Fig 2. Statistical power and false discovery rate (FDR) for several expression strata.

Quality controls.

For each of the 3 analyses the mRNA expression data was normalized, using the weighted trimmed mean of M-values (TMM) method, an optimal method for the normalization of mRNA count data [23]. Transcripts with an expression < 1 Count Per Million (CPM = count/sum [counts] x 1million) in at least 3 samples were excluded because results from genes with extremely low expression are not reliable; see section C in S1 File. For the DE analysis, a deviance of goodness of fit test was carried out to identify genes where the model fit was poor indicating that the dispersion estimate was away from the common dispersion, for a gene; those dispersion outliers should be carefully inspected if differentially expressed because outlying dispersion might indicate low quality or marked expression difference. Principal Component Analysis (PCA) of the mRNA expression data was carried to identify sample outliers.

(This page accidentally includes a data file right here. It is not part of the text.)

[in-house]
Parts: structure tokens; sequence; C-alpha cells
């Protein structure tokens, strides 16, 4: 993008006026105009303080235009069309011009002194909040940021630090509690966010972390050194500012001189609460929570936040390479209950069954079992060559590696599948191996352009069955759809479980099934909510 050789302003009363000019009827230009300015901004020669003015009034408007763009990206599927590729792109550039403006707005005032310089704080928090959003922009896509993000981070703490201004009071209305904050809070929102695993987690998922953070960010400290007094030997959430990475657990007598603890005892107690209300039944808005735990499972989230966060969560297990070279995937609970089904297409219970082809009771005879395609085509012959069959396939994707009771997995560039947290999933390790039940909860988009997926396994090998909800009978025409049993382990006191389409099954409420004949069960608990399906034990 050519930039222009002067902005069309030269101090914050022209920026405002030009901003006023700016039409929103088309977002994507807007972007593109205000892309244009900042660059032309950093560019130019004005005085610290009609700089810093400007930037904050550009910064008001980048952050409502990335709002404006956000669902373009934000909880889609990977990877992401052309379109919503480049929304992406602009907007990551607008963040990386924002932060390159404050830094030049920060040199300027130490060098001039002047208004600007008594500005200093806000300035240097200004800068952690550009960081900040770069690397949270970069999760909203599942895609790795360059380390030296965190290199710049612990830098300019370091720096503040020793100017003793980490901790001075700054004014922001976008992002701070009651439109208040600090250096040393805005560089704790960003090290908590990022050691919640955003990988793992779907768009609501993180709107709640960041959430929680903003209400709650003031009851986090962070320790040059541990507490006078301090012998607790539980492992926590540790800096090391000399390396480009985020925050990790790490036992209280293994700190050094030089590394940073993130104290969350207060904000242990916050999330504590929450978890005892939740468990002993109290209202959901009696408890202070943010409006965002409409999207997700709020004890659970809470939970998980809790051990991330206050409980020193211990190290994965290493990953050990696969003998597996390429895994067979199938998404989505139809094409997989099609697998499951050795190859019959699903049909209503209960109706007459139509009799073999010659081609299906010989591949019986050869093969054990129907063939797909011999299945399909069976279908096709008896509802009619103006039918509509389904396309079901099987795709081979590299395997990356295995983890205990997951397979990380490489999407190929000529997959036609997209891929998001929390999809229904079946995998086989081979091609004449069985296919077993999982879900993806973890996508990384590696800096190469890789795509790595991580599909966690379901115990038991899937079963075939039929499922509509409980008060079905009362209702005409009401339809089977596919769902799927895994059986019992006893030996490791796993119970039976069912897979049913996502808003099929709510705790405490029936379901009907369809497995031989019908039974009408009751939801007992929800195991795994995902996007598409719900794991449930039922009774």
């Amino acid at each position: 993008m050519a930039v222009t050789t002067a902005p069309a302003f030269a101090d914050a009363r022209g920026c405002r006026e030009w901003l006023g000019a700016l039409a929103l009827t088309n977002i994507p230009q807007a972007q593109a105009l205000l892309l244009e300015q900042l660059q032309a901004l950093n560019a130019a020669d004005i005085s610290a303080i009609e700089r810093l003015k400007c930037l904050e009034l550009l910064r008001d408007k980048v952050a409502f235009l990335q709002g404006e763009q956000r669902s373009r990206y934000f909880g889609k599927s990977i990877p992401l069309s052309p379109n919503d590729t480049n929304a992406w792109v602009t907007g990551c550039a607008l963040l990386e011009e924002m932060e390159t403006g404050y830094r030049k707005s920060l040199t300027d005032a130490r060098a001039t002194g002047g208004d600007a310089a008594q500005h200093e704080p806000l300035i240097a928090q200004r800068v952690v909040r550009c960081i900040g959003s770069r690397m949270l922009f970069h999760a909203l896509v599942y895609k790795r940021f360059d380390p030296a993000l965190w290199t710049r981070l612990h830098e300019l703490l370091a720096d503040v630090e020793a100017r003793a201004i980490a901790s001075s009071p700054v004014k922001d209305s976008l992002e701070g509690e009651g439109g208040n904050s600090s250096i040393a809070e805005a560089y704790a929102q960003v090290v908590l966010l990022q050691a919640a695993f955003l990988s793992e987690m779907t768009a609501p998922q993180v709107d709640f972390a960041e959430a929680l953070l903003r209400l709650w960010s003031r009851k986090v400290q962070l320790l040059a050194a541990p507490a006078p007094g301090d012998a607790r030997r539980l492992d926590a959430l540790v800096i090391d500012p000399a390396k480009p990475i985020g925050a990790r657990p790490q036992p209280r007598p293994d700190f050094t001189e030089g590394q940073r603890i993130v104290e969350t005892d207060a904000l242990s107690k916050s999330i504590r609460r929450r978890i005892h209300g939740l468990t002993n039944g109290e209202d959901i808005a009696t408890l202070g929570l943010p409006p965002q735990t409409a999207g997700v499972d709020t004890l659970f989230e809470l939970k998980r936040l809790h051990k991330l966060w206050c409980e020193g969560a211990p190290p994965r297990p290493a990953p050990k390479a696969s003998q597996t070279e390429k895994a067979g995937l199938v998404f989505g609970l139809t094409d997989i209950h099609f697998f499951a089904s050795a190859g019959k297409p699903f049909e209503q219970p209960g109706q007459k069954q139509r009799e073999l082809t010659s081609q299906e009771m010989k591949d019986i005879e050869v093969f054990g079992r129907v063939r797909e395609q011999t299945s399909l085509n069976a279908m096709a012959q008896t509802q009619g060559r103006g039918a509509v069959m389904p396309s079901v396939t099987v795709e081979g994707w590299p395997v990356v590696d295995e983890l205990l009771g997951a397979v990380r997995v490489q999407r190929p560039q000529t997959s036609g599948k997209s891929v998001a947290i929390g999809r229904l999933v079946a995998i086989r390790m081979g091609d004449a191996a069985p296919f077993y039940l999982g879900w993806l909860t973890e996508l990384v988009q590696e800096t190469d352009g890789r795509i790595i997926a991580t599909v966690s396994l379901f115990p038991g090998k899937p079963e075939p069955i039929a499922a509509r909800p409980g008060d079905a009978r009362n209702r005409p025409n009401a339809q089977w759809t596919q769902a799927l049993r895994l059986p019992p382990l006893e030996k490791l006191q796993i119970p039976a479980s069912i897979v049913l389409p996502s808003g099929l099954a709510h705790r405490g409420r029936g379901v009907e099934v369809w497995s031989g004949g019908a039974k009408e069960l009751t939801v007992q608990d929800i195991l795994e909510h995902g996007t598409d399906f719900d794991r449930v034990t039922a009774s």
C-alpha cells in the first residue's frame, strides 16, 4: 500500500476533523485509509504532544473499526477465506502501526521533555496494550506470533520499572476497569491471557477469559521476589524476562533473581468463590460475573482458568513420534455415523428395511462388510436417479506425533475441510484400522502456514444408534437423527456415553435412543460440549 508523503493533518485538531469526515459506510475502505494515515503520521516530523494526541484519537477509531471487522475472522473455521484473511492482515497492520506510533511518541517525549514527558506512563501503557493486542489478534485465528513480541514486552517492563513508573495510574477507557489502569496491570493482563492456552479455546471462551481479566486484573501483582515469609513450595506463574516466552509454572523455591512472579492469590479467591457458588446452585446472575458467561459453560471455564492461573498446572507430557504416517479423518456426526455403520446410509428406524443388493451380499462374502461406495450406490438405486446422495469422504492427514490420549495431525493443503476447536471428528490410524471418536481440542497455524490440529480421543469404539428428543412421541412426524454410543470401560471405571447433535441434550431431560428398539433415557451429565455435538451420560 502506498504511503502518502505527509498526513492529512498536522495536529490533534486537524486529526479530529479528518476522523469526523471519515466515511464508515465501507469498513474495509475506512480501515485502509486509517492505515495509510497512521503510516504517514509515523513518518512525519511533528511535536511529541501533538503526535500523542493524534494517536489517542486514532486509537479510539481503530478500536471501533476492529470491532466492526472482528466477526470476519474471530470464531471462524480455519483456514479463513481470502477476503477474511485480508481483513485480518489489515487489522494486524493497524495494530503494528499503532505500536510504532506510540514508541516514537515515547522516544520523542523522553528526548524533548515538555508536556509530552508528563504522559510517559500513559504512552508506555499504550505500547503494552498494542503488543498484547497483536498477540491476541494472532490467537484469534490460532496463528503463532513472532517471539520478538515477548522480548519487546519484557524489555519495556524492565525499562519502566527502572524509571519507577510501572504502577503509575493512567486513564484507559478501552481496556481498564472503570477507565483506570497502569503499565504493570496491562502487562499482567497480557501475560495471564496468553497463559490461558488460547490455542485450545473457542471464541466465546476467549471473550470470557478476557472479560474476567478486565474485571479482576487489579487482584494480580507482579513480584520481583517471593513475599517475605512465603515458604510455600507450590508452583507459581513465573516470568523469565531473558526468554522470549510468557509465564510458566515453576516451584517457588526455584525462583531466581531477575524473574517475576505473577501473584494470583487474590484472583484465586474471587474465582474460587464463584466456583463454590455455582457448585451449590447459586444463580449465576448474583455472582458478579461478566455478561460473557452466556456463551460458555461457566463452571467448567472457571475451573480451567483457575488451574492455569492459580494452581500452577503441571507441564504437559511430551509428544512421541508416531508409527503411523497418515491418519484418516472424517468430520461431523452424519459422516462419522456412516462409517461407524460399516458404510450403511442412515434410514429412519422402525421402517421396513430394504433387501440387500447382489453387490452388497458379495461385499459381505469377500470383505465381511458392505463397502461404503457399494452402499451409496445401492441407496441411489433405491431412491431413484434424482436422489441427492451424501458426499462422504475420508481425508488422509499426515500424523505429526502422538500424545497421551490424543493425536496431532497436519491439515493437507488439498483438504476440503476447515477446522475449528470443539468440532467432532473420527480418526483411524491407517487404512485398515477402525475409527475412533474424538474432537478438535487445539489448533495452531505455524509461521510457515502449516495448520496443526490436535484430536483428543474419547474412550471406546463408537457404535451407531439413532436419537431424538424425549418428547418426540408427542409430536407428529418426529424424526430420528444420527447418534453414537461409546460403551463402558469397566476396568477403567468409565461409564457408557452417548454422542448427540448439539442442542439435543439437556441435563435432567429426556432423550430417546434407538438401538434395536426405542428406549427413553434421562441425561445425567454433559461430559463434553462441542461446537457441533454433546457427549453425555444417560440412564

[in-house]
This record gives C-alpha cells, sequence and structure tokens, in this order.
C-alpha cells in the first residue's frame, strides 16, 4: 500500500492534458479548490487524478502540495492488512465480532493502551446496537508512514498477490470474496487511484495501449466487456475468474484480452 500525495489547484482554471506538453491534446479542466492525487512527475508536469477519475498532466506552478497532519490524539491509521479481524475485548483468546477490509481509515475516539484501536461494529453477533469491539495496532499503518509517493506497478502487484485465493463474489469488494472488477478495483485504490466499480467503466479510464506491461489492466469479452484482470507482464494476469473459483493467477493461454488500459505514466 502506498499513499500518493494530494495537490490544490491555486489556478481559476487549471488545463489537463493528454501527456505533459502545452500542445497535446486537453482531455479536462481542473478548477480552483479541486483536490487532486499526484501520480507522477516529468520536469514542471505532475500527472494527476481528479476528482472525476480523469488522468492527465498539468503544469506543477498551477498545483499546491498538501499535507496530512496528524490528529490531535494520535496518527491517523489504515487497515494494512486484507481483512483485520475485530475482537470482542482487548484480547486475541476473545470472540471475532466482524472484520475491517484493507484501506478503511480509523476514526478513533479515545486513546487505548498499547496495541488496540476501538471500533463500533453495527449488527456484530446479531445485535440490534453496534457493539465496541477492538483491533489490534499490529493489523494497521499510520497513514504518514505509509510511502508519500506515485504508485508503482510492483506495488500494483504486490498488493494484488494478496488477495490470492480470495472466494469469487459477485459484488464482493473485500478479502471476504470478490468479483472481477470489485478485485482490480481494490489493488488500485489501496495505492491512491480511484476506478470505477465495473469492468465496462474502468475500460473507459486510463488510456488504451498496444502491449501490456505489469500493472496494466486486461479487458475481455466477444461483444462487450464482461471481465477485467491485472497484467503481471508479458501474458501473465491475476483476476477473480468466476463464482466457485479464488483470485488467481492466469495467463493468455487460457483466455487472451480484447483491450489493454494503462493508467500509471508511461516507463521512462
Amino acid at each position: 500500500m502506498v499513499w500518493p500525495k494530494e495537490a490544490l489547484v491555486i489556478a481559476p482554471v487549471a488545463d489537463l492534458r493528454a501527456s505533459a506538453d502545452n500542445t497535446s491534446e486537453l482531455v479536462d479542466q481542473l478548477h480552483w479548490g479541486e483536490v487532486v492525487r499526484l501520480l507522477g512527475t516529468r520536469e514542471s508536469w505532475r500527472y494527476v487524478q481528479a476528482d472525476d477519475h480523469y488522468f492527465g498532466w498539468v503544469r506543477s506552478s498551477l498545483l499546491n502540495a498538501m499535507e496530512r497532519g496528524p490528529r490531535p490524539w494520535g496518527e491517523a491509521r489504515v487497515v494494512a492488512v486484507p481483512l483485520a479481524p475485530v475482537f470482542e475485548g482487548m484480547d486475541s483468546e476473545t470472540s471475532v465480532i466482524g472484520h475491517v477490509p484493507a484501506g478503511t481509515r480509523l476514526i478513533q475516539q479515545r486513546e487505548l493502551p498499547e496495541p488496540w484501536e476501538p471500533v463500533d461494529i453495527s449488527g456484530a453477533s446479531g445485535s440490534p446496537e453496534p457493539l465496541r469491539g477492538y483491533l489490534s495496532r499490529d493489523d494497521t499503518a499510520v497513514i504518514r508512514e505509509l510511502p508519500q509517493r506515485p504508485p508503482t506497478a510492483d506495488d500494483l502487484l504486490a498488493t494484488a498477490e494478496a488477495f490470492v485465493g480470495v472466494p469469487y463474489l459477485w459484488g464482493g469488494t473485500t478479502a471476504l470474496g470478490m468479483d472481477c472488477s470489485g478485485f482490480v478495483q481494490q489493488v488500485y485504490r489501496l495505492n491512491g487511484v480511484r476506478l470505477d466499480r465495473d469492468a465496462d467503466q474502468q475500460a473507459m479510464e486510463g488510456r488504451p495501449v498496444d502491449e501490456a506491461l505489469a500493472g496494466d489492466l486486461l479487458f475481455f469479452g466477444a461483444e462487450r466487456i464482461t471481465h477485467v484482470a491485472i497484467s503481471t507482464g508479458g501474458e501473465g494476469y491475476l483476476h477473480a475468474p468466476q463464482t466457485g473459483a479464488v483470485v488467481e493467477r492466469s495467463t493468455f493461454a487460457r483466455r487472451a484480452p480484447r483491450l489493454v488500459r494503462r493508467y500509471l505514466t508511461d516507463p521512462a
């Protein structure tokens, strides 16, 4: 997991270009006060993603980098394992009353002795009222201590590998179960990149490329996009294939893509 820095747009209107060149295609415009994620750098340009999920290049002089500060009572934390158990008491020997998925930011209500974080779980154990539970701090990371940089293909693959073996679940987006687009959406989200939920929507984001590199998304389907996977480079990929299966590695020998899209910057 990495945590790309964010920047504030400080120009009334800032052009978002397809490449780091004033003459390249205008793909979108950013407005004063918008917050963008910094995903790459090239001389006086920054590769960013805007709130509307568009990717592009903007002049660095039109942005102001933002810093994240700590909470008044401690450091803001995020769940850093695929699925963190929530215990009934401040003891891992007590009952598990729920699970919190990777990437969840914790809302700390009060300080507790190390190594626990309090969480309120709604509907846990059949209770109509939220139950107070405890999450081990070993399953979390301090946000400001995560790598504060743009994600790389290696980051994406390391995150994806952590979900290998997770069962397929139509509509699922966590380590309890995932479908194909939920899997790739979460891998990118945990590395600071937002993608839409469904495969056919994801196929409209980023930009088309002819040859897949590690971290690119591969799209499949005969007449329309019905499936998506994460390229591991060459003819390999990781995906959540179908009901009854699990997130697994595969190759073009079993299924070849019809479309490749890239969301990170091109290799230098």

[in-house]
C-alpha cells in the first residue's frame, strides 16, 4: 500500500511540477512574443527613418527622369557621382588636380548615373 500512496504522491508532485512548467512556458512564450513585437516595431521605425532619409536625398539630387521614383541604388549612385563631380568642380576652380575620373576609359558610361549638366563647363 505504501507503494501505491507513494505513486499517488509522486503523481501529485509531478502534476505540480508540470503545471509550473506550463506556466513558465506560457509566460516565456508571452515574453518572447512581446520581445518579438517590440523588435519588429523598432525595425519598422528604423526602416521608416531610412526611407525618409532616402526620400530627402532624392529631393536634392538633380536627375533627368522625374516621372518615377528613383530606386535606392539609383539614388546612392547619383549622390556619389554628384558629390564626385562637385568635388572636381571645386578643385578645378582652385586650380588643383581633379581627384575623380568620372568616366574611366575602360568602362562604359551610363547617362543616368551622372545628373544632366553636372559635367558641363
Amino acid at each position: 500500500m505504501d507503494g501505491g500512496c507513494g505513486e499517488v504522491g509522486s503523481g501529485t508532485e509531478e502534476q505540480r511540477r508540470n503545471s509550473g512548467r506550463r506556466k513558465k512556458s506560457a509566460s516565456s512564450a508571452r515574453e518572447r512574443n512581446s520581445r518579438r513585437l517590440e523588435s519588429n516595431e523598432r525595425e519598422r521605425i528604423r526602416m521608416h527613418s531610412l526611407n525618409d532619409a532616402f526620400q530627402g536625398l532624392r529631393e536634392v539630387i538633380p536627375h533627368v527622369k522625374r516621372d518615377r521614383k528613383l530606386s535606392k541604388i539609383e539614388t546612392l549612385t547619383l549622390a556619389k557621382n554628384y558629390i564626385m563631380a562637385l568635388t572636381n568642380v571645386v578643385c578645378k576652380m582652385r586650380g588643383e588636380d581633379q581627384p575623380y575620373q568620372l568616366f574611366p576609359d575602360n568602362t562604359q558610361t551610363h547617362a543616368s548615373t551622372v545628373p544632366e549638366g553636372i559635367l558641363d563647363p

A total of 15079 genes in the initial list of 27939 passed QC filters and were included in the subsequent analyses. Based on the PCA results no sample was excluded and all 36 samples were therefore included.

WGCNA and gene ontology enrichment analyses

Identification of network modules.

The standard protocol mentioned in the methods section and recommended by Langfelder and Horvath [16] was followed to determine the appropriate soft-thresholding power and generate the adjacency matrix (matrix of expression similarities between genes). After clustering, 59 network modules (clusters) were identified and modules whose expression profiles are very similar (dendogram cut-height ≥ 0.8) were subsequently merged. A dendogram plot of the 59 modules and the merging threshold is available in section D in S1 File. After merging modules with close expression profiles, 14 modules (Fig 2) remained.